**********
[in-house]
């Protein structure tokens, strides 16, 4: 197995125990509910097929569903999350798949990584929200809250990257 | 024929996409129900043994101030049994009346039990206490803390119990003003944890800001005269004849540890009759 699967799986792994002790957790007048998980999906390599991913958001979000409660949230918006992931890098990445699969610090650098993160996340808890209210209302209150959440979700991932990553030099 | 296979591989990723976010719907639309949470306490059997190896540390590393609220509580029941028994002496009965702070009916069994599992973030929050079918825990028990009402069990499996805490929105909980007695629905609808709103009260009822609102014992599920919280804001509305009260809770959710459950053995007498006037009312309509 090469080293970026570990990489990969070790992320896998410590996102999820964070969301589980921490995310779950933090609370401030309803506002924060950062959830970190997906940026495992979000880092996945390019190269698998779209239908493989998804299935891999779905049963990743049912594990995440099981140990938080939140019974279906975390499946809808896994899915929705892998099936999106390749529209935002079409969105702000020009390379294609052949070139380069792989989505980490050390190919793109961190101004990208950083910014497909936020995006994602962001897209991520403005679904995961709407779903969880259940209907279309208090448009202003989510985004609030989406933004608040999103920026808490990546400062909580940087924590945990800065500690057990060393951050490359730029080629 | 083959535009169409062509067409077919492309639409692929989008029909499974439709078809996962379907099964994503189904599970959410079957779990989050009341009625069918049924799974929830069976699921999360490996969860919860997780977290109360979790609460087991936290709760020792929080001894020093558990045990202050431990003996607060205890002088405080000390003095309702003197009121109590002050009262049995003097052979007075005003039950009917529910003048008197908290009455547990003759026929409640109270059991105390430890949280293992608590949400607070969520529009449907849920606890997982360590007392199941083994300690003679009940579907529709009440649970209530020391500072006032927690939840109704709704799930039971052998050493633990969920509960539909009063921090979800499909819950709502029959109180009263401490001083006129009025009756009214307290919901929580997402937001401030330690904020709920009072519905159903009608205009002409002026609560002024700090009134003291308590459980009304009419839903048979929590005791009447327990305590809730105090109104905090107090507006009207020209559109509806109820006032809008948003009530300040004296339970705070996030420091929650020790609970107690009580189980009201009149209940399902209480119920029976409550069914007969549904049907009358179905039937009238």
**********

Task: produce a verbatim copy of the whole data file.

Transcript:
[in-house]
């Protein structure tokens, strides 16, 4: 197995125990509910097929569903999350798949990584929200809250990257 | 024929996409129900043994101030049994009346039990206490803390119990003003944890800001005269004849540890009759 699967799986792994002790957790007048998980999906390599991913958001979000409660949230918006992931890098990445699969610090650098993160996340808890209210209302209150959440979700991932990553030099 | 296979591989990723976010719907639309949470306490059997190896540390590393609220509580029941028994002496009965702070009916069994599992973030929050079918825990028990009402069990499996805490929105909980007695629905609808709103009260009822609102014992599920919280804001509305009260809770959710459950053995007498006037009312309509 090469080293970026570990990489990969070790992320896998410590996102999820964070969301589980921490995310779950933090609370401030309803506002924060950062959830970190997906940026495992979000880092996945390019190269698998779209239908493989998804299935891999779905049963990743049912594990995440099981140990938080939140019974279906975390499946809808896994899915929705892998099936999106390749529209935002079409969105702000020009390379294609052949070139380069792989989505980490050390190919793109961190101004990208950083910014497909936020995006994602962001897209991520403005679904995961709407779903969880259940209907279309208090448009202003989510985004609030989406933004608040999103920026808490990546400062909580940087924590945990800065500690057990060393951050490359730029080629 | 083959535009169409062509067409077919492309639409692929989008029909499974439709078809996962379907099964994503189904599970959410079957779990989050009341009625069918049924799974929830069976699921999360490996969860919860997780977290109360979790609460087991936290709760020792929080001894020093558990045990202050431990003996607060205890002088405080000390003095309702003197009121109590002050009262049995003097052979007075005003039950009917529910003048008197908290009455547990003759026929409640109270059991105390430890949280293992608590949400607070969520529009449907849920606890997982360590007392199941083994300690003679009940579907529709009440649970209530020391500072006032927690939840109704709704799930039971052998050493633990969920509960539909009063921090979800499909819950709502029959109180009263401490001083006129009025009756009214307290919901929580997402937001401030330690904020709920009072519905159903009608205009002409002026609560002024700090009134003291308590459980009304009419839903048979929590005791009447327990305590809730105090109104905090107090507006009207020209559109509806109820006032809008948003009530300040004296339970705070996030420091929650020790609970107690009580189980009201009149209940399902209480119920029976409550069914007969549904049907009358179905039937009238």